PGA of America CEO Joe Steranka concurred with Rogers’ statement. “The biggest benefit of these studies is the ability to show how golf benefits not only the 1 in 11 Americans who play, but entire communities which benefit from the jobs it creates, the green space it protects and the healthy recreation it provides for people of all ages,” said Steranka.
The need for these studies became evident in 2005 after Hurricane Katrina hit the gulf coast. Following Katrina, the Gulf Opportunity Zone Act was passed allocating tax benefits and relief for businesses that had been affected by Hurricane Katrina. The bill specified that tax benefits would not apply to golf courses or country clubs, lumping those facilities in with massage parlors, hot tub facilities, tanning salons, liquor stores and gambling establishments.
The Gulf Opportunity Zone Act highlighted the fact that the golf industry needed to coordinate efforts in order to prove how the golf industry benefits society. To date, 22 state golf economic impact studies have been conducted and the findings certainly support the fact that golf is a viable industry producing a major benefit to states’ economies.
“With the evidentiary support from the Economic Impact Study of the positive effect that golf has for Indiana through job creation, property tax generation, charitable giving, environmental stewardship and increased tourism, lawmakers will likely be more inclined to craft legislation that is favorable to the golf industry, “ said Rogers.
See the brief version of the study's findings here, and the entire report here.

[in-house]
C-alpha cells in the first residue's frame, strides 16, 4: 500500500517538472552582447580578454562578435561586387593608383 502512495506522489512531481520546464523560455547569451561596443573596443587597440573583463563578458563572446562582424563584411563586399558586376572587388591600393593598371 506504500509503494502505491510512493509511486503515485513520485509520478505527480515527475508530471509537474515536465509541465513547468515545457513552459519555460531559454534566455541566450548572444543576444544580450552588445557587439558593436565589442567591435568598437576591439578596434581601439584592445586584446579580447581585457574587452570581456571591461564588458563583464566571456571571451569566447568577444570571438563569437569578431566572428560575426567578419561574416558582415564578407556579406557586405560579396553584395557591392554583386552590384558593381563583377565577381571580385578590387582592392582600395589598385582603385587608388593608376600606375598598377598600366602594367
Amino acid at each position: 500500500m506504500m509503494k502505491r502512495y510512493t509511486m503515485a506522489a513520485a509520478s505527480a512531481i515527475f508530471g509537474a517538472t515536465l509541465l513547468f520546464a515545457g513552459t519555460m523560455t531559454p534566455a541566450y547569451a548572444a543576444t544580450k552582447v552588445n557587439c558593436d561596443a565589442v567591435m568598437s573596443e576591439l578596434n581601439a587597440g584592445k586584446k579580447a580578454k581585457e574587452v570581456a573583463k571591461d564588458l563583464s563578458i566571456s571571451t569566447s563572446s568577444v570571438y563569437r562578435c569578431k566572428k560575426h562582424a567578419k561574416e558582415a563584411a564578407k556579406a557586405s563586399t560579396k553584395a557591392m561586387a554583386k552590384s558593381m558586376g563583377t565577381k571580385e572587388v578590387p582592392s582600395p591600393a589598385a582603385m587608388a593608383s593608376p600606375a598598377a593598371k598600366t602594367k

The study, which was prepared by SRI in agreement with Golf 20/20, was commissioned by the Indiana Golf Association and the Indiana Section of the PGA. Other associations that participated in the study were the Indiana Golf Course Owner’s Association, the Indiana Golf Course Superintendents Association, the Indiana Club Managers Association and the Indiana Office of Tourism Development.
About the Indiana Golf Office
The Indiana Golf Office houses the three governing bodies of amateur, women’s and professional golf in the Hoosier State as well as a charitable organization.
The Indiana Golf Office governs amateur golf in Indiana as recognized by the United States Golf Association. The Indiana Section of The PGA of America is the governing body of professional golfers as recognized by the Professional Golfer’s Association of America.
In 1972, these two associations joined forces with the common goal to promote golf in Indiana. The IGA-PGA gives Indiana golf the coordinated efforts of both the amateur and professional.
Additionally, in 1994 the IGA-PGA formed the Indiana Golf Foundation to not only provide more opportunities for young people to learn the game of golf but also to preserve the rich history of the game in Indiana. The Indiana Women's Golf Association (IWGA) joined forces with the IGA-PGA in 1995 to work at developing more women’s tournament opportunities and programs for women golfers.
Source: Indiana Golf Office